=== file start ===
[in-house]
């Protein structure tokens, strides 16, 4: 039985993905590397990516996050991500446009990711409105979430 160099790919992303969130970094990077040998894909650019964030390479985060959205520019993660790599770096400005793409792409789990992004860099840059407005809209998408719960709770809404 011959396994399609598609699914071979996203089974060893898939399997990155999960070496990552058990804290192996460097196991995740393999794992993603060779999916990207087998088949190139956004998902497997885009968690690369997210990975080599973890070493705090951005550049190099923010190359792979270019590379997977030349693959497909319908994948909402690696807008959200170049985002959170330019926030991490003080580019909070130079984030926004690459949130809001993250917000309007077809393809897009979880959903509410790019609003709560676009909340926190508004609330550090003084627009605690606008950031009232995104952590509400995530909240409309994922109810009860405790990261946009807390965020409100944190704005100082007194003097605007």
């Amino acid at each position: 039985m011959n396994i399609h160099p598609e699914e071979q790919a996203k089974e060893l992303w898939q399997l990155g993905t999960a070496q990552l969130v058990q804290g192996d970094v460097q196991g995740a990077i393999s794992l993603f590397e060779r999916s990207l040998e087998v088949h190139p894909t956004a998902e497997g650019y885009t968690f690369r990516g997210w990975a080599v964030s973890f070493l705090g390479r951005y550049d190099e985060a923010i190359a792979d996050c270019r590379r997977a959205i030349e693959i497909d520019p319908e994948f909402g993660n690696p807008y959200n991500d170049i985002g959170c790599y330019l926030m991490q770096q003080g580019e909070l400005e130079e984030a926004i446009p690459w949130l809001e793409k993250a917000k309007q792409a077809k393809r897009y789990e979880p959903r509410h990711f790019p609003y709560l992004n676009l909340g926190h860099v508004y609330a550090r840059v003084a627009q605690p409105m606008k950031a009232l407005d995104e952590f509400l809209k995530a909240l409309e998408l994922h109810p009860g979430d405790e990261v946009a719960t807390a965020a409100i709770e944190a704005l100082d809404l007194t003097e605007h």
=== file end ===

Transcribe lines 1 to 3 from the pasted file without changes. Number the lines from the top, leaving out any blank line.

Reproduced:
[in-house]
């Protein structure tokens, strides 16, 4: 039985993905590397990516996050991500446009990711409105979430 160099790919992303969130970094990077040998894909650019964030390479985060959205520019993660790599770096400005793409792409789990992004860099840059407005809209998408719960709770809404 011959396994399609598609699914071979996203089974060893898939399997990155999960070496990552058990804290192996460097196991995740393999794992993603060779999916990207087998088949190139956004998902497997885009968690690369997210990975080599973890070493705090951005550049190099923010190359792979270019590379997977030349693959497909319908994948909402690696807008959200170049985002959170330019926030991490003080580019909070130079984030926004690459949130809001993250917000309007077809393809897009979880959903509410790019609003709560676009909340926190508004609330550090003084627009605690606008950031009232995104952590509400995530909240409309994922109810009860405790990261946009807390965020409100944190704005100082007194003097605007």
């Amino acid at each position: 039985m011959n396994i399609h160099p598609e699914e071979q790919a996203k089974e060893l992303w898939q399997l990155g993905t999960a070496q990552l969130v058990q804290g192996d970094v460097q196991g995740a990077i393999s794992l993603f590397e060779r999916s990207l040998e087998v088949h190139p894909t956004a998902e497997g650019y885009t968690f690369r990516g997210w990975a080599v964030s973890f070493l705090g390479r951005y550049d190099e985060a923010i190359a792979d996050c270019r590379r997977a959205i030349e693959i497909d520019p319908e994948f909402g993660n690696p807008y959200n991500d170049i985002g959170c790599y330019l926030m991490q770096q003080g580019e909070l400005e130079e984030a926004i446009p690459w949130l809001e793409k993250a917000k309007q792409a077809k393809r897009y789990e979880p959903r509410h990711f790019p609003y709560l992004n676009l909340g926190h860099v508004y609330a550090r840059v003084a627009q605690p409105m606008k950031a009232l407005d995104e952590f509400l809209k995530a909240l409309e998408l994922h109810p009860g979430d405790e990261v946009a719960t807390a965020a409100i709770e944190a704005l100082d809404l007194t003097e605007h």